By the way, the Leman Russ is just a re-purposed tractor and it is the equal of the Tau's most powerful tank. That, if nothing else, should drive home how much more advanced the Imperium is.

Ork tech can't really be understood by anyone. Even the Ork who made it. A bit of lore has an Ork shoota cut open and the examiners are shocked to find it is hollow. It only looks like a gun, but the Ork thinks it's a gun, so it works like one. Chaos tech likewise can't be reverse-engineered because it mostly runs on lulphysics and daemons. Necron tech is simply too advanced for anyone but the highest ranking Magi of the Mechanicus to understand. The Eldar use tech given to them from the Old Ones, so they couldn't reverse-engineer a bow-and-arrow. Speaking of which, he Tau would fail at reverse-engineering Craftworld Eldar tech because what isn't run by a psychic presence is too advanced for them to even begin to comprehend.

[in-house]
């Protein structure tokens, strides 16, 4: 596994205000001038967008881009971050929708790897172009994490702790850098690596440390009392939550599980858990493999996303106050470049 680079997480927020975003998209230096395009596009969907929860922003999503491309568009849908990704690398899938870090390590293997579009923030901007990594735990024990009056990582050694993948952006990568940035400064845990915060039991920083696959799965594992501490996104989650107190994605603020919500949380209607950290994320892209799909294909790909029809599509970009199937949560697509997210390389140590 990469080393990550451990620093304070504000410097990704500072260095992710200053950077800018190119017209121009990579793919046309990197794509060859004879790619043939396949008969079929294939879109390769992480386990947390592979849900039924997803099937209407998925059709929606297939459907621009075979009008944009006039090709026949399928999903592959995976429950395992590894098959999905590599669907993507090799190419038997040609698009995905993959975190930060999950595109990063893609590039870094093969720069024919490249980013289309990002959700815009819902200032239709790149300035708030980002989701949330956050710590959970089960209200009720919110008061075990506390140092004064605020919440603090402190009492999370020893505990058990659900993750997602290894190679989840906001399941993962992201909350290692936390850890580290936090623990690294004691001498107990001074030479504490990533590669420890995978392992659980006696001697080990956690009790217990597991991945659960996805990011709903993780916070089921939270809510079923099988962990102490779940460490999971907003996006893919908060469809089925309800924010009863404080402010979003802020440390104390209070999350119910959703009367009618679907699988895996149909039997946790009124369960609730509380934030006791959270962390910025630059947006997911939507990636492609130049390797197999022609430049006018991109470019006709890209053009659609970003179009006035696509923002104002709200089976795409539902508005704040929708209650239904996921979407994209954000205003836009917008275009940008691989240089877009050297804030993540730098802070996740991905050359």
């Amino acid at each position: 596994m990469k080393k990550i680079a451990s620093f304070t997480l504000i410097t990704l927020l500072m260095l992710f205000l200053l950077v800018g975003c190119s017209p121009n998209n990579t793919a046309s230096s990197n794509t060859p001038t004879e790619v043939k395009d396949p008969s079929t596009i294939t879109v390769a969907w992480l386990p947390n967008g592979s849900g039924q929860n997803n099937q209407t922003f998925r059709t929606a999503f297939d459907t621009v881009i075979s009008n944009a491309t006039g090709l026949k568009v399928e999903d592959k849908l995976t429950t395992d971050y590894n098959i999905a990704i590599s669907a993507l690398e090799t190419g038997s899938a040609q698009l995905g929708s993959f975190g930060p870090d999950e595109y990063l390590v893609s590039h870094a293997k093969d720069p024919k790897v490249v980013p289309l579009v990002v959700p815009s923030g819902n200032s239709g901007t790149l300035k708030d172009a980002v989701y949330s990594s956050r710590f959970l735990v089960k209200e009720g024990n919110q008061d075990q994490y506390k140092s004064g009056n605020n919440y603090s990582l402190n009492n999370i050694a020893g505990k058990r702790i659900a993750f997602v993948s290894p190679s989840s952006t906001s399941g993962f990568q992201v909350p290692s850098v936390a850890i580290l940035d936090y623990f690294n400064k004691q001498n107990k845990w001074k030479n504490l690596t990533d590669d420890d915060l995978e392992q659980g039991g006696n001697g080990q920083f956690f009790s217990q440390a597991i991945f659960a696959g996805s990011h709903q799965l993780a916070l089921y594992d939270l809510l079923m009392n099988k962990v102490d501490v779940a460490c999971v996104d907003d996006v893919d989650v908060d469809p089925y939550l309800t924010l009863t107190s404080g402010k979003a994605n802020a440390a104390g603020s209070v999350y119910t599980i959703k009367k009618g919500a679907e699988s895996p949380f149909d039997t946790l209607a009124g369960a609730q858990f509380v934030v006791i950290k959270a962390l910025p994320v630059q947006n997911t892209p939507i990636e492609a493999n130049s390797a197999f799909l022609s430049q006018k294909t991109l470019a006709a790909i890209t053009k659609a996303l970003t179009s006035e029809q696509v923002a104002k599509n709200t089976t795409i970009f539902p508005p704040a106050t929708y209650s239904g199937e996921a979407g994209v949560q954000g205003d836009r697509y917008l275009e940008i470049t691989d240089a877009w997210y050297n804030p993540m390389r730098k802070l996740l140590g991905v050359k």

This is all assuming the piece of tech doesn't happen to be really, really old. Old enough to have a machine spirit that literally twists reality to shoot you in the face with a laser while your holding it in the opposite direction. No, seriously.

To be fair, though, what constitutes "Imperial technology" ranges anywhere from hitting two rocks together and newly discovering fire to flinging black-holes through time and personal teleporters that can be conveniently hidden on your person.

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    It's well accepted that the Imperials have examples of technology that are the equal even of Eldar and possibly Necron tech, but in terms of what's generally available, Tau have better tech. The LR is good, but its armor advantage is that it's a small mountain of armor instead of a fast, armored hovercraft, and its gun is shorter range. Much less tactically viable. And yeah, nobody else can use Ork-nology, because it relies on their latent psychic powers. Eldar tech is all knowingly based in their psychic powers, and the Tau wouldn't be able to activate it, just like with the Orks.